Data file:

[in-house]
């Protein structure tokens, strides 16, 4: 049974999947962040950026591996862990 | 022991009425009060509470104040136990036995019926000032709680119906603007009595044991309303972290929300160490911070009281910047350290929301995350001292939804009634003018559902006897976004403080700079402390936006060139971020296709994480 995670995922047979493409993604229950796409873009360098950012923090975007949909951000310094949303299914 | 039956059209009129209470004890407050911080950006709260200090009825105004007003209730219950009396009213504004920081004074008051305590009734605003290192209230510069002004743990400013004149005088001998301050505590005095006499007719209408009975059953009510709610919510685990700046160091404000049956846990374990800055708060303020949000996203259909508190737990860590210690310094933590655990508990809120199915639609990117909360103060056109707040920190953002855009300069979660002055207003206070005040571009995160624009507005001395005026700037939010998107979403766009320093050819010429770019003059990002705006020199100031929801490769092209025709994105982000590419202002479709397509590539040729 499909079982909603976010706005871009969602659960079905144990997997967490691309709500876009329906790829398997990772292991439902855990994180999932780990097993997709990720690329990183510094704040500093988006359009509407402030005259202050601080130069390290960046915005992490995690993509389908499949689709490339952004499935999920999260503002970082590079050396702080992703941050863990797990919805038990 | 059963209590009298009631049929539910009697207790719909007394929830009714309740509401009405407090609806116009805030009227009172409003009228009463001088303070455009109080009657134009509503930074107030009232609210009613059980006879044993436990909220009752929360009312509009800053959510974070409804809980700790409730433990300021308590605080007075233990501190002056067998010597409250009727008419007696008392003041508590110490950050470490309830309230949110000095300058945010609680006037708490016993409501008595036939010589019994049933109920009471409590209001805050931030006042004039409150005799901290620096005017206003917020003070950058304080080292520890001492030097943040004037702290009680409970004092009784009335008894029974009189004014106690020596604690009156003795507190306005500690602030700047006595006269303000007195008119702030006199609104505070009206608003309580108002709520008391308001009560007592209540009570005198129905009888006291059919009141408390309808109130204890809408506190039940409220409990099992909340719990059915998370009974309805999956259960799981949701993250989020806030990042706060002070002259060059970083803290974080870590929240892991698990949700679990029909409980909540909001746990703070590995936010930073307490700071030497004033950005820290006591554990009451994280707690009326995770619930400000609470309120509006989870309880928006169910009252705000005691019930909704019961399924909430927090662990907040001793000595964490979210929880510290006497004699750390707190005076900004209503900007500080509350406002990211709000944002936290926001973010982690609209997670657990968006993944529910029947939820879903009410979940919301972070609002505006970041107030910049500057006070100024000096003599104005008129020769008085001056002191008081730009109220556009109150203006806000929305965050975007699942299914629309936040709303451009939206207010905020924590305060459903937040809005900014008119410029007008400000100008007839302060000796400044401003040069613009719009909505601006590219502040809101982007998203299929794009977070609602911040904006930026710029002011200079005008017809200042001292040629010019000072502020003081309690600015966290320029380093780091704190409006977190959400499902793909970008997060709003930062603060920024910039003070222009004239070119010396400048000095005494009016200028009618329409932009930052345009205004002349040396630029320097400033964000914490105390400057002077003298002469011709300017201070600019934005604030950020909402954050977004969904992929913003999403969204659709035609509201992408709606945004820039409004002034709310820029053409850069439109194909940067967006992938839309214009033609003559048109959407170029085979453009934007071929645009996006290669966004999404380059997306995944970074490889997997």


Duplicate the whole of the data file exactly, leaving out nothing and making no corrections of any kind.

[in-house]
């Protein structure tokens, strides 16, 4: 049974999947962040950026591996862990 | 022991009425009060509470104040136990036995019926000032709680119906603007009595044991309303972290929300160490911070009281910047350290929301995350001292939804009634003018559902006897976004403080700079402390936006060139971020296709994480 995670995922047979493409993604229950796409873009360098950012923090975007949909951000310094949303299914 | 039956059209009129209470004890407050911080950006709260200090009825105004007003209730219950009396009213504004920081004074008051305590009734605003290192209230510069002004743990400013004149005088001998301050505590005095006499007719209408009975059953009510709610919510685990700046160091404000049956846990374990800055708060303020949000996203259909508190737990860590210690310094933590655990508990809120199915639609990117909360103060056109707040920190953002855009300069979660002055207003206070005040571009995160624009507005001395005026700037939010998107979403766009320093050819010429770019003059990002705006020199100031929801490769092209025709994105982000590419202002479709397509590539040729 499909079982909603976010706005871009969602659960079905144990997997967490691309709500876009329906790829398997990772292991439902855990994180999932780990097993997709990720690329990183510094704040500093988006359009509407402030005259202050601080130069390290960046915005992490995690993509389908499949689709490339952004499935999920999260503002970082590079050396702080992703941050863990797990919805038990 | 059963209590009298009631049929539910009697207790719909007394929830009714309740509401009405407090609806116009805030009227009172409003009228009463001088303070455009109080009657134009509503930074107030009232609210009613059980006879044993436990909220009752929360009312509009800053959510974070409804809980700790409730433990300021308590605080007075233990501190002056067998010597409250009727008419007696008392003041508590110490950050470490309830309230949110000095300058945010609680006037708490016993409501008595036939010589019994049933109920009471409590209001805050931030006042004039409150005799901290620096005017206003917020003070950058304080080292520890001492030097943040004037702290009680409970004092009784009335008894029974009189004014106690020596604690009156003795507190306005500690602030700047006595006269303000007195008119702030006199609104505070009206608003309580108002709520008391308001009560007592209540009570005198129905009888006291059919009141408390309808109130204890809408506190039940409220409990099992909340719990059915998370009974309805999956259960799981949701993250989020806030990042706060002070002259060059970083803290974080870590929240892991698990949700679990029909409980909540909001746990703070590995936010930073307490700071030497004033950005820290006591554990009451994280707690009326995770619930400000609470309120509006989870309880928006169910009252705000005691019930909704019961399924909430927090662990907040001793000595964490979210929880510290006497004699750390707190005076900004209503900007500080509350406002990211709000944002936290926001973010982690609209997670657990968006993944529910029947939820879903009410979940919301972070609002505006970041107030910049500057006070100024000096003599104005008129020769008085001056002191008081730009109220556009109150203006806000929305965050975007699942299914629309936040709303451009939206207010905020924590305060459903937040809005900014008119410029007008400000100008007839302060000796400044401003040069613009719009909505601006590219502040809101982007998203299929794009977070609602911040904006930026710029002011200079005008017809200042001292040629010019000072502020003081309690600015966290320029380093780091704190409006977190959400499902793909970008997060709003930062603060920024910039003070222009004239070119010396400048000095005494009016200028009618329409932009930052345009205004002349040396630029320097400033964000914490105390400057002077003298002469011709300017201070600019934005604030950020909402954050977004969904992929913003999403969204659709035609509201992408709606945004820039409004002034709310820029053409850069439109194909940067967006992938839309214009033609003559048109959407170029085979453009934007071929645009996006290669966004999404380059997306995944970074490889997997």